Fortyfive Downstairs, Melbourne – until 5 February 2017
A riveting, finely honed performance from Ben Gerrard brigs equal balance to the entertaining and the thought-provoking aspects of the life of survivor Charlotte von Mahlsdorf in I Am My Own Wife. The one-man play was first seen in Melbourne as part of the 2006 MTC season, starring original actor Jefferson Mays, who won a 2004 Tony Award for the role on Broadway. This 2017 Melbourne season, following a successful recent run in Sydney, brings a welcome gravitas to the annual Midsumma Festival and has a timely resonance in its exploration of surviving in a world where “the leaders are clowns.”
Born Lother Berfelde, German antiquarian von Mahlsdorf lived as a transvestite in East Berlin. Having endured Nazi Germany, von Mahlsdorf went on to live through the Soviet communist regime, relying not only on her wits, charm and ingenuity but also, in all likelihood, providing the Stasi (secret police of East Germany) with information. The final photographic image of Berfelde as a boy, not to be disclosed here, gives a chilling prophetic insight into the life that was to be lived alongside potentially terrifying enemies.
The play begins with the fall of the Berlin Wall, the significance being that the subsequent freedom of tourism through Berlin allowed American writers to discover von Mahlsdorf and her Gründerzeit Museum. Playwright Doug Wright takes the unusual angle of including himself in the narrative, his excitement over the unfolding truth-is-stranger-than-fiction story shared with the audience as they experience it with him.
Covering a range of incidents from throughout Berfelde/von Mahlsdorf’s life, Wright presents the gentle humour of the character to endear her to the audience before moving on to more salient and controversial aspects of her life. Wright clearly felt a degree of sympathy for von Mahlsdorf, tempering accusations of her role as an informant with talk of the inaccuracy of Stasi reports, the forceful nature of police interview techniques and the commonplace incidence of informants.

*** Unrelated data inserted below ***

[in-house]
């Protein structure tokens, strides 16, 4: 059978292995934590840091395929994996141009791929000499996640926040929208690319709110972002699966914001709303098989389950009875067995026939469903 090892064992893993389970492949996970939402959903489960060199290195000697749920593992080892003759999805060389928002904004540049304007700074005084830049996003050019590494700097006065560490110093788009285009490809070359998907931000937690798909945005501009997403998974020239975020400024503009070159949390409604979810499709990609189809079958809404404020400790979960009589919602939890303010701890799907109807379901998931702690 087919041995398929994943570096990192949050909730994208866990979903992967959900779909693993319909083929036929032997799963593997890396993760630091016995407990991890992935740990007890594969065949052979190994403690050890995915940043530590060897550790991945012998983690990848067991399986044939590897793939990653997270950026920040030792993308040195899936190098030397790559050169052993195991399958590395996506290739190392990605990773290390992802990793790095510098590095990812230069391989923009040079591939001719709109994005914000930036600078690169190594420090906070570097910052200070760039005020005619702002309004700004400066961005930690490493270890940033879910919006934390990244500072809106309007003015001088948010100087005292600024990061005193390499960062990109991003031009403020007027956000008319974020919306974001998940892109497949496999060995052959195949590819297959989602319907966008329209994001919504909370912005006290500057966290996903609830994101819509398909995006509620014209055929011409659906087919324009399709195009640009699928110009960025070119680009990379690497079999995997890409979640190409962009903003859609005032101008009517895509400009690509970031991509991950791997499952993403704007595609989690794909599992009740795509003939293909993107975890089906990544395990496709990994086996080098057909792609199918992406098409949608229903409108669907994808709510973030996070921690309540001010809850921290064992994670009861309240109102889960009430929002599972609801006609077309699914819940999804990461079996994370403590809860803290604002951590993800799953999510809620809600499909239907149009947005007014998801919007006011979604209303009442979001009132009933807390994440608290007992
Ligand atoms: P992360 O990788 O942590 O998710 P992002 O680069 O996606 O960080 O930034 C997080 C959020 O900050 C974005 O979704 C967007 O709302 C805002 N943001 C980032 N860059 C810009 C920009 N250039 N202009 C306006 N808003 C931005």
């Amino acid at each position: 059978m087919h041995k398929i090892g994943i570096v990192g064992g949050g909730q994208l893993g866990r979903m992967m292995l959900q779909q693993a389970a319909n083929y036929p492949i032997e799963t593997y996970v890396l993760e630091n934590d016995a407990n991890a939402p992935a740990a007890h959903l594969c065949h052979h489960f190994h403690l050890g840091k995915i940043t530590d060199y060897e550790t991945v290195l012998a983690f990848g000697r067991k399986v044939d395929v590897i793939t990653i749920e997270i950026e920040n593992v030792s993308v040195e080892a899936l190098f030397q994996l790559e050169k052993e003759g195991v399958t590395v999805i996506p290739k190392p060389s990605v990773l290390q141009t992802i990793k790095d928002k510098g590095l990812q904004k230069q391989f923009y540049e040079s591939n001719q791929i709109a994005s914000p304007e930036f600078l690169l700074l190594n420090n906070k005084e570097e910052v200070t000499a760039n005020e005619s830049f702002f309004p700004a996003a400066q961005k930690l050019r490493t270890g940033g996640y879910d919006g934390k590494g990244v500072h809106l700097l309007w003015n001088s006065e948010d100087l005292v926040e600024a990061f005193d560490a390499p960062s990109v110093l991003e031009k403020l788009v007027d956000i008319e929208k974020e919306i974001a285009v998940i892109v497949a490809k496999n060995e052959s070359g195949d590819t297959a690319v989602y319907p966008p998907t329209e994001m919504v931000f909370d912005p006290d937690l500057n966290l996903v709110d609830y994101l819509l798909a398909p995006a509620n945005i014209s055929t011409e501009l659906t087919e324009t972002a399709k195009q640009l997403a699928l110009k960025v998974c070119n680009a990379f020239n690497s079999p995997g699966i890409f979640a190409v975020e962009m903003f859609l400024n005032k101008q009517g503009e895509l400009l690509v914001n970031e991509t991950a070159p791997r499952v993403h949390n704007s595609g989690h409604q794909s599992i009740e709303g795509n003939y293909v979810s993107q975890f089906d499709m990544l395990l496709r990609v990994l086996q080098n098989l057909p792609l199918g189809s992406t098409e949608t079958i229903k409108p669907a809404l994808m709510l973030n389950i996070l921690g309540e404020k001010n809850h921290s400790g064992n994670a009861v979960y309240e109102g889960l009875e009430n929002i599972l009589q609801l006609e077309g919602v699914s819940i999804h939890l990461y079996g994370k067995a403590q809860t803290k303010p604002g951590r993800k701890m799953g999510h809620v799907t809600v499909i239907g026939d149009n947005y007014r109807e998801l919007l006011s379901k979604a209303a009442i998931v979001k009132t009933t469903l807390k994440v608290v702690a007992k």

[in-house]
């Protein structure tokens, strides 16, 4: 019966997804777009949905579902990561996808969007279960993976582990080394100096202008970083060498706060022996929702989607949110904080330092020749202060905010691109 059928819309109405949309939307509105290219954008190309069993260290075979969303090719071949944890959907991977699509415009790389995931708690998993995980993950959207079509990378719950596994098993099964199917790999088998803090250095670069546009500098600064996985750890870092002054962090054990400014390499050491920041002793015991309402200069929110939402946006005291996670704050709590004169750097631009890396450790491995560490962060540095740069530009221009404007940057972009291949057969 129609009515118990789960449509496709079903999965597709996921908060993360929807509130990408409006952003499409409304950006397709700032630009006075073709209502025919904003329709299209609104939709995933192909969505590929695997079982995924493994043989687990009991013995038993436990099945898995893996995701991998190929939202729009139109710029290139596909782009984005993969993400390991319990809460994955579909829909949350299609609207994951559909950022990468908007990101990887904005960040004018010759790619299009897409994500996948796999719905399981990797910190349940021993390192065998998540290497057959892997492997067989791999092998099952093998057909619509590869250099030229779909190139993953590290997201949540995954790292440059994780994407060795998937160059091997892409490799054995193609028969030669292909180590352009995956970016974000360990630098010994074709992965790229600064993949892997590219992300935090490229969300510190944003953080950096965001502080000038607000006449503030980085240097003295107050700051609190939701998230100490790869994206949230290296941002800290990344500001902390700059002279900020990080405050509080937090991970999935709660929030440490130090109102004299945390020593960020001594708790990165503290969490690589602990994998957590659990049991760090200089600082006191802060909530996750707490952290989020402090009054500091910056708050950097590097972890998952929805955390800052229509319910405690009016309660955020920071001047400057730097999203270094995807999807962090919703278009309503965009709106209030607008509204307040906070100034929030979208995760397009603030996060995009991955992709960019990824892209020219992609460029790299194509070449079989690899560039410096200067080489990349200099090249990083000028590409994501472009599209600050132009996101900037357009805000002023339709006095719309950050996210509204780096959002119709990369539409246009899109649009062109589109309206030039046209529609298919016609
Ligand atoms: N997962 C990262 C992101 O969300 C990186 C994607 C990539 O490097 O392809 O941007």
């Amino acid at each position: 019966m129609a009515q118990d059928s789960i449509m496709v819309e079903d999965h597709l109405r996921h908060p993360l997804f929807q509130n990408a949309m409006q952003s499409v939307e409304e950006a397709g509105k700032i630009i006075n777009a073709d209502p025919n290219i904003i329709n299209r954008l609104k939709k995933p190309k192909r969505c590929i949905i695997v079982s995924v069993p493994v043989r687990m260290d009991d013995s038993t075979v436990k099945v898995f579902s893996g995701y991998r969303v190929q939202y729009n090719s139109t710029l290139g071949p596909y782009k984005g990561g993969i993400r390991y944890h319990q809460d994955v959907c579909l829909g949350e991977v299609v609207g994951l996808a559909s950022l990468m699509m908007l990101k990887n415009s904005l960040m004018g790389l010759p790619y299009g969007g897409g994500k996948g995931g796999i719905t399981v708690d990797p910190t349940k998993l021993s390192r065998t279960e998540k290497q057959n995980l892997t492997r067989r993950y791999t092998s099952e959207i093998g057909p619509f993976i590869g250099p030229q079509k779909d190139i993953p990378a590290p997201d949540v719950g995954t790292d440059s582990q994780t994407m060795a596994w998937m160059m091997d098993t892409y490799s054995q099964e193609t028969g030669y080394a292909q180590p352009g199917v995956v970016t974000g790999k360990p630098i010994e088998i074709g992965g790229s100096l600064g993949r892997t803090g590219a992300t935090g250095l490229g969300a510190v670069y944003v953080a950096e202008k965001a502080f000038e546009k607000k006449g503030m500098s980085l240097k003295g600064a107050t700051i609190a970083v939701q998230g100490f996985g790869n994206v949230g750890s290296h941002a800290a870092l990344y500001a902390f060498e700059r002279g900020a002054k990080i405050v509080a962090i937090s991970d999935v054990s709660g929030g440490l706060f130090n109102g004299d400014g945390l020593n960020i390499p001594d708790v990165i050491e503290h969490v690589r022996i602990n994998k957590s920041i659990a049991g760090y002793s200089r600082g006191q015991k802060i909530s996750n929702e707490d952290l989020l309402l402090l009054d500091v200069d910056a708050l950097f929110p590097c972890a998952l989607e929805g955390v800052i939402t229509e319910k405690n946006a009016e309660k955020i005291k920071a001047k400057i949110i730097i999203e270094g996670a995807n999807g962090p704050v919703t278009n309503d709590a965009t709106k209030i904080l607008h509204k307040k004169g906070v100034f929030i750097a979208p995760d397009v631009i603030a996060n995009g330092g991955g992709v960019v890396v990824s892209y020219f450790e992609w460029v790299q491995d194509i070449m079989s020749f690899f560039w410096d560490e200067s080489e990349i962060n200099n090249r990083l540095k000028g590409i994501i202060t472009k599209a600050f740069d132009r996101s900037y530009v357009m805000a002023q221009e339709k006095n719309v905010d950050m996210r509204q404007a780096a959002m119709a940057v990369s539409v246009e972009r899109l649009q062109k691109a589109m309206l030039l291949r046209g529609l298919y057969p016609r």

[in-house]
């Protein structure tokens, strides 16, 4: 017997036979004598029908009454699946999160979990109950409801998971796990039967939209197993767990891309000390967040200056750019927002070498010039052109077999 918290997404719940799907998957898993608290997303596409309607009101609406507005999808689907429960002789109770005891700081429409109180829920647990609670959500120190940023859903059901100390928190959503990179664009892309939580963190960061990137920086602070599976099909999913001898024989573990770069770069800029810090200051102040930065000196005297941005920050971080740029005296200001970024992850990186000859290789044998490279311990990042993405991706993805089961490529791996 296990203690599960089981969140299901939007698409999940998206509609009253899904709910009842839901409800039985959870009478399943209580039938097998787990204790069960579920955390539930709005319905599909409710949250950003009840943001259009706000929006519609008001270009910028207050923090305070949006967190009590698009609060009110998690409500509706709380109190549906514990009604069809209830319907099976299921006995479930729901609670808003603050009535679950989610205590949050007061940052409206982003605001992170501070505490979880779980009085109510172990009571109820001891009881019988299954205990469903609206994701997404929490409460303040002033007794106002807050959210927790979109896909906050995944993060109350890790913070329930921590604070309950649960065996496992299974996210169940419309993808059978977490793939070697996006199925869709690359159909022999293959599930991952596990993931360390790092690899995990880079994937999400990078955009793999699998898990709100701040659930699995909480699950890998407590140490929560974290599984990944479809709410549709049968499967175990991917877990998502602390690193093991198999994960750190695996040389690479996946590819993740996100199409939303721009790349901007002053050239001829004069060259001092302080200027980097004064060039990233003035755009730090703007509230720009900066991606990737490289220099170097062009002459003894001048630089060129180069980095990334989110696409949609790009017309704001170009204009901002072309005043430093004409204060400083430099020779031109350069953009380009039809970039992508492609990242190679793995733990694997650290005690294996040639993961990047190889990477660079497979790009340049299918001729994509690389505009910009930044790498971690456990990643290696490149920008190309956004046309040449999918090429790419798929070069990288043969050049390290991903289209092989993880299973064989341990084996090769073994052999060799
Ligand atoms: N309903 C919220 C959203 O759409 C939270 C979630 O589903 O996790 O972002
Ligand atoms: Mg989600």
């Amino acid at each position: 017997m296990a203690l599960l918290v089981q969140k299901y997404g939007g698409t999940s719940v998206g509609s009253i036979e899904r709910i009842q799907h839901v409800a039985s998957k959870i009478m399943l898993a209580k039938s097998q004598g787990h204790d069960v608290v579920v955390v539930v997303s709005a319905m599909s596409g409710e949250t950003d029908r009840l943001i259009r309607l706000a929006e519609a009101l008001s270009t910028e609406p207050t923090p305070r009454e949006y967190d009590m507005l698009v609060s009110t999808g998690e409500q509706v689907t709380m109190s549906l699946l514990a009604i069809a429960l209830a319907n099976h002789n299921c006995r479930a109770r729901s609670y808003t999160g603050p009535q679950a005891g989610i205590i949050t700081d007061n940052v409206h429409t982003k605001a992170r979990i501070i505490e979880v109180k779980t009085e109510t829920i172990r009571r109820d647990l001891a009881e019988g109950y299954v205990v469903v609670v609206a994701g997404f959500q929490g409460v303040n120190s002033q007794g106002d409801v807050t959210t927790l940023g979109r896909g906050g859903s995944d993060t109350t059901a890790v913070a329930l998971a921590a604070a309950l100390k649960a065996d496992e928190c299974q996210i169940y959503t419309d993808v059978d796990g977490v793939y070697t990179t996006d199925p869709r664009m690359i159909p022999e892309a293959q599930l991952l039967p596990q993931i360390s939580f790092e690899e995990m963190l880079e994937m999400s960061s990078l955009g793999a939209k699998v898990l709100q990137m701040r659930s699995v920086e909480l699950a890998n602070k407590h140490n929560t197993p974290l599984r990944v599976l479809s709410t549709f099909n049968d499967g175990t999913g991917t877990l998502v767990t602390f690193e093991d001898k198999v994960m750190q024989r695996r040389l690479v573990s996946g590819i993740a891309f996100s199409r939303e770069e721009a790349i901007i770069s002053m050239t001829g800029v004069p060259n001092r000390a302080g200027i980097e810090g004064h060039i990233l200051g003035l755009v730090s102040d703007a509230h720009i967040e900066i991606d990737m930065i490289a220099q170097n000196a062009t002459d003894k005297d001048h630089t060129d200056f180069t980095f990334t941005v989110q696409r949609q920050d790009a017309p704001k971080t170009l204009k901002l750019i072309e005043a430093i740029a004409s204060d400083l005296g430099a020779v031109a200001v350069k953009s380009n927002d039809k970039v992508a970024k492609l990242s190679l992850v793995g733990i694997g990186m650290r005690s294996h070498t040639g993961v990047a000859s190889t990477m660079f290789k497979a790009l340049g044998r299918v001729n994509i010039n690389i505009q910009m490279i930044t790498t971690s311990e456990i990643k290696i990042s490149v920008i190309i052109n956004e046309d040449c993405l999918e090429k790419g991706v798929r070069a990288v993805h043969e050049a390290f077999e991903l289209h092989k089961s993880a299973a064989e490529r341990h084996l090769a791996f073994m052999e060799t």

Director Shaun Rennie guides our journey through this fascinating story with a minimum of visual stimuli, trusting the power of the script and the talents of sole actor Gerrard. The intimate setting of fortyfivedownstairs allows close connection between actor and audience, and the clean simplicity of Rennie’s staging allows this connection to form quickly and successfully.
Set designer Caroline Comino bases her design on the concept of interviews and paperwork, creating a rear wall from a multitude of redacted documents. Von Mahlsdorf’s treasures, usually portrayed by dolls house furniture, are represented her by small blocks of wood, ingeniously embedded into the table by set carpenter Joseph Scoullar.
Lighting designer Hugh Hamilton helps to create an array of zones for the various chapters of the story using shafts of light at a range of angles. There are occasionally dark patches that impede full viewing of facial expression, but the effect is very atmospheric overall.
In an extraordinary performance, Gerrard not only vividly portrays some 40 characters but does so with seamless fluidity and gently understated charisma. Gerrard brings the audience to him, eschewing any type of showy bravura. The success of Gerrard’s performance lies not just in the mastery of accents of the characters, but in the associated range of facial, physical and vocal expressions of each character. For example, many characters speak in German or with German accents, and Gerrard finds subtleties in vocal patterns to differentiate each of these.
Inspiring and engaging, I Am My Own Wife is a timely and well-produced piece of theatre.